Cettire shares are under big pressure after the boss sells shares yet again

Nick Sundich Nick Sundich, March 7, 2024

It hasn’t been a good week for Cettire shares. The ecommerce player is one of the few to be better off than it was pre-pandemic from a share price perspective. This is for several reasons including advantages to its business model and a solid financial performance. Events in the past week have done it no favours, however.


Cettire (ASX:CTT) share price chart, log scale (Source: TradingView)


Recap of Cettire

Cettire listed on the ASX in 2019 at 50c per share and hasn’t looked back. Unlike other ecommerce outlets it has a focus on high-end fashion which is less likely to be impacted by an economic downturn. Although middle-class consumers are doing it tough, the wealthiest are continuing to spend and this has been seen in its results. In FY23, it nearly doubled its sales revenue, grew its active customers by 63% and delivered a margin of 23% – impressive in what is typically a low-margin industry.

Another positive trait is that unlike a conventional fashion retailer, Cettire does not bear manufacturing costs.

Disadvantages that Cettire faces are that it relies heavily on marketing, bears delivery costs to the end customer, as well as intensive industry competition.


Cettire shares – beware the ides of March

Cettire had a decent February after releasing its 1HY24 results. It grew revenues by 89%, EBITDA by 56% and it made a profit of $16.4m. March has not been so good, however.

Last Monday (March 4), Cettire told investors CEO Dean Mintz was selling shares yet again. This time he was selling 27.5m shares at an average price of $4.63 per share. He still holds a 30% stake in the company and agreed to escrow his remaining holding for 6 months. But…he once held a majority of stake, and keep in mind that it has only been 6 months since his last sale.


Why is this a problem?

What’s the big deal you might ask? We’ll answer that question with a question of our own: Why would he be selling his shares in Cettire if he sees further upside? There’d be no one better to answer that question than Mr Mintz himself, although he has shied away from the media spotlight ever since the company listed. Yes, the company said there was investor demand and strong liquidity, although it remains to be seen what this sale will achieve that the others evidently didn’t (or at least not enough to prevent the need for another sale).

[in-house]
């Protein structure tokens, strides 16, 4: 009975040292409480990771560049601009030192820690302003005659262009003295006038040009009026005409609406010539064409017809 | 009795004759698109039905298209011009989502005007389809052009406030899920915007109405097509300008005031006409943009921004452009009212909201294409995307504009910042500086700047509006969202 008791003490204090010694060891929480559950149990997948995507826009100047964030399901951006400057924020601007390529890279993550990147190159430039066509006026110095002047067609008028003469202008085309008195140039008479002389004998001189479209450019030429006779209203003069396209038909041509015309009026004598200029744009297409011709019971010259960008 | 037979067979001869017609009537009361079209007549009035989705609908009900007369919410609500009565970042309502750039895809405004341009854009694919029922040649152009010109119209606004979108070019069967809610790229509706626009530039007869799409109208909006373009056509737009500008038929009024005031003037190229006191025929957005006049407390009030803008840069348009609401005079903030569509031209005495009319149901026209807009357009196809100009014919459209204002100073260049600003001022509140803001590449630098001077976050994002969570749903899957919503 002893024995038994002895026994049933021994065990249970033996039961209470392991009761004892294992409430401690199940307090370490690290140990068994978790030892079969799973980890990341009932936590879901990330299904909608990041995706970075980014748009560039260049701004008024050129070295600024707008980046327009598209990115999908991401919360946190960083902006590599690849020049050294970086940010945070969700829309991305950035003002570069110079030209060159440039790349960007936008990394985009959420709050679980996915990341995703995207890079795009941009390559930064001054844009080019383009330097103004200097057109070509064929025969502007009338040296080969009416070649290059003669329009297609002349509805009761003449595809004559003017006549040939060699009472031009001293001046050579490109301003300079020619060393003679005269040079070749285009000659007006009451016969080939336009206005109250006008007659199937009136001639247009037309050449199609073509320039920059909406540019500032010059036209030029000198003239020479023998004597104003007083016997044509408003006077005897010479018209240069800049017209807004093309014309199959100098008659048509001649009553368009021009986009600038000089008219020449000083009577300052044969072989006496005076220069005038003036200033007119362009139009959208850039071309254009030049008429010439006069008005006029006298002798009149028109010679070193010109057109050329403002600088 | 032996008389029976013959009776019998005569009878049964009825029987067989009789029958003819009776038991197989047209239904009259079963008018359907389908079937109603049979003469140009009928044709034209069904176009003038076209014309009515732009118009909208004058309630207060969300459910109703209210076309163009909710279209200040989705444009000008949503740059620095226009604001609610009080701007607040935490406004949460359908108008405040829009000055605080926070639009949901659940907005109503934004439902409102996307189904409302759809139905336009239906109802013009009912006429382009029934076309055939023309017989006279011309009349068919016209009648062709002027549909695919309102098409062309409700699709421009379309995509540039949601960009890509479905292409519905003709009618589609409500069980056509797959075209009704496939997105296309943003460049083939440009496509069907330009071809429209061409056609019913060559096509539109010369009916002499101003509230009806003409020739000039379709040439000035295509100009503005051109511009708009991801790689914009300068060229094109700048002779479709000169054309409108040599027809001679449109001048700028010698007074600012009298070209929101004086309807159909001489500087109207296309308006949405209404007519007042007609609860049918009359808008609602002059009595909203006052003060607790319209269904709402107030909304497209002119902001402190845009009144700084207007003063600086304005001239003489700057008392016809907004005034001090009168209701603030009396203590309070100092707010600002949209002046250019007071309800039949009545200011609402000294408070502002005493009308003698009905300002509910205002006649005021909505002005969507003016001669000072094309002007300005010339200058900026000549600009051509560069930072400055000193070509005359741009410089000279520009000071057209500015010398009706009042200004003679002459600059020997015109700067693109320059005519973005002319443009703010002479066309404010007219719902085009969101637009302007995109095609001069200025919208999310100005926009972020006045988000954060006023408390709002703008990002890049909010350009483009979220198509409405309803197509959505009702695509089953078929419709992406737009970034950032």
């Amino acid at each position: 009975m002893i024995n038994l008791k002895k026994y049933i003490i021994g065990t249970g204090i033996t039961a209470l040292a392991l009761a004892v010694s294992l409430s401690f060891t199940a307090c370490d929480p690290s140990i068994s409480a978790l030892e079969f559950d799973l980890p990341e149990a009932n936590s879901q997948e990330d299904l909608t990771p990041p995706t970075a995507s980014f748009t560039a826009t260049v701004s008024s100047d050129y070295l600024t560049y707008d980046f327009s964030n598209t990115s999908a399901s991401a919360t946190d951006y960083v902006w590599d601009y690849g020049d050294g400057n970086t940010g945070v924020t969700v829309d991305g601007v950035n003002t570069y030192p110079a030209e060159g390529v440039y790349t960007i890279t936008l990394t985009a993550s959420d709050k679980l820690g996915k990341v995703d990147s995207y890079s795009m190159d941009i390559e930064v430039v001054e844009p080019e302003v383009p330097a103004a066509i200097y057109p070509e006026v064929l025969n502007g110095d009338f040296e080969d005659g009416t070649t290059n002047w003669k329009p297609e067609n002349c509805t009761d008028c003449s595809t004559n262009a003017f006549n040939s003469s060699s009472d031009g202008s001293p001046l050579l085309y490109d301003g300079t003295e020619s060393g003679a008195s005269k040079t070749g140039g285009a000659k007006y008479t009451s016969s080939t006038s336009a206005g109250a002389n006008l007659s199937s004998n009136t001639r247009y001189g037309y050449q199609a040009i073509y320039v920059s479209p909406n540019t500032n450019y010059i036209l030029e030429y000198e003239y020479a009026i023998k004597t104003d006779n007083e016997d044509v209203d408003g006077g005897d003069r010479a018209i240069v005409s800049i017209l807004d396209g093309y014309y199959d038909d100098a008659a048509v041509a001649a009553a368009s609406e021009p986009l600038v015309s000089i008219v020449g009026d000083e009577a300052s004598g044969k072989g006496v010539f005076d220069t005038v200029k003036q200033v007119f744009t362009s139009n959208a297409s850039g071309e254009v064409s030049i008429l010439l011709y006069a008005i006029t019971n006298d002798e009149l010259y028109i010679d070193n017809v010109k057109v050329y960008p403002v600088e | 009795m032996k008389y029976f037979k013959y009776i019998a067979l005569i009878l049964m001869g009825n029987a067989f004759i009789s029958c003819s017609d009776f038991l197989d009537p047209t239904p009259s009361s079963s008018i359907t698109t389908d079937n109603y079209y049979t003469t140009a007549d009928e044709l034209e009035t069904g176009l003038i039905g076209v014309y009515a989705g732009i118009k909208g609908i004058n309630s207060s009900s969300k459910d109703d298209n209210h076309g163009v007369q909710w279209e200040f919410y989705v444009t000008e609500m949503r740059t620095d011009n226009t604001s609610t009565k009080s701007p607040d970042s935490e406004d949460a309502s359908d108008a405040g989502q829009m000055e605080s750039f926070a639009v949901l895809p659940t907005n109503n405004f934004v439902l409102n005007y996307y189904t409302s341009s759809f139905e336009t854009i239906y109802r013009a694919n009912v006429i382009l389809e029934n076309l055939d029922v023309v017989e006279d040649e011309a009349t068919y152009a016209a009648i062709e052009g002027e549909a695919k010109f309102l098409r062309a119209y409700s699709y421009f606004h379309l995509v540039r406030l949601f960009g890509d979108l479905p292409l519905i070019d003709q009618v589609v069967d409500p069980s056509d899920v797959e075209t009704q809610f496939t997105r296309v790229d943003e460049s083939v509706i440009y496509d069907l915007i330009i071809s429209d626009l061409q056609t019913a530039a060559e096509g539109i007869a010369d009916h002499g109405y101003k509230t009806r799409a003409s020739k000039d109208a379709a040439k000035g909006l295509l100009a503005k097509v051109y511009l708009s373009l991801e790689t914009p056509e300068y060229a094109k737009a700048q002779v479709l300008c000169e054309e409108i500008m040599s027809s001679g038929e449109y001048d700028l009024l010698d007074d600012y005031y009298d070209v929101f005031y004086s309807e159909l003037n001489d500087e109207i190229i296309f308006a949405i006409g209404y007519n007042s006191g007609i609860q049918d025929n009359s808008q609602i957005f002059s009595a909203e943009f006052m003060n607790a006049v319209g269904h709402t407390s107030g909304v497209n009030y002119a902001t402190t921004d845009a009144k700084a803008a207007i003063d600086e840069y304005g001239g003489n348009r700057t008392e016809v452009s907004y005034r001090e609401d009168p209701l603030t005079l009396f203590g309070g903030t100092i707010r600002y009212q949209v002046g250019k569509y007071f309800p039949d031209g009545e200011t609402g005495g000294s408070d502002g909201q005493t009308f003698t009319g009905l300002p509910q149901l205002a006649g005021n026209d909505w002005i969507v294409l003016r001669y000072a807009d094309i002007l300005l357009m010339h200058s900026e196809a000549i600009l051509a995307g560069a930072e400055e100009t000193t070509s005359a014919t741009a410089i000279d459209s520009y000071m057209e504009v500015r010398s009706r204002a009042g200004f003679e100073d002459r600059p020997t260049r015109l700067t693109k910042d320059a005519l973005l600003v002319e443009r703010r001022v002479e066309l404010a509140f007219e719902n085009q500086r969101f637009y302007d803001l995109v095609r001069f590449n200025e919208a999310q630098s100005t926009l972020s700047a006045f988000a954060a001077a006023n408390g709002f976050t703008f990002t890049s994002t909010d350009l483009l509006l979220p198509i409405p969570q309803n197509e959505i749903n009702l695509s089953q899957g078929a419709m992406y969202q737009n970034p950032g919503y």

Tax issues too?

Two days later, the AFR published an investigation that revealed duties charged by Cettire on goods may not have been paid to the federal government. Investors sold off the stock, unsure whether this was a legal part of the business model, or something that could get it into trouble.

The company responded within a couple of hours of the market opening. It told investors its business model was to ship it DDP (Delivered Duty Paid). Consumers are the ones who ultimately pay duties although the business must charge it. Responding to the article, in which the authors noticed a shipment came ‘Duties & Taxes Unpaid’, it told investors DHL would pay in this case, whether before or after the shipment – Cettire would not be on the hook. It also said it had a direct debit arrangement in place within the Australian Department of Home Affairs to facilitate direct payment of duties prior to customs clearance.


So much ado about nothing?

Seemingly the latter issue is. As for the former, only time will tell if another sell down occurs as soon as it is permitted. This incident should warn investors of all stocks that it can only take one media article to impact a company’s share price – and even the hottest of companies are not immune from a decline.


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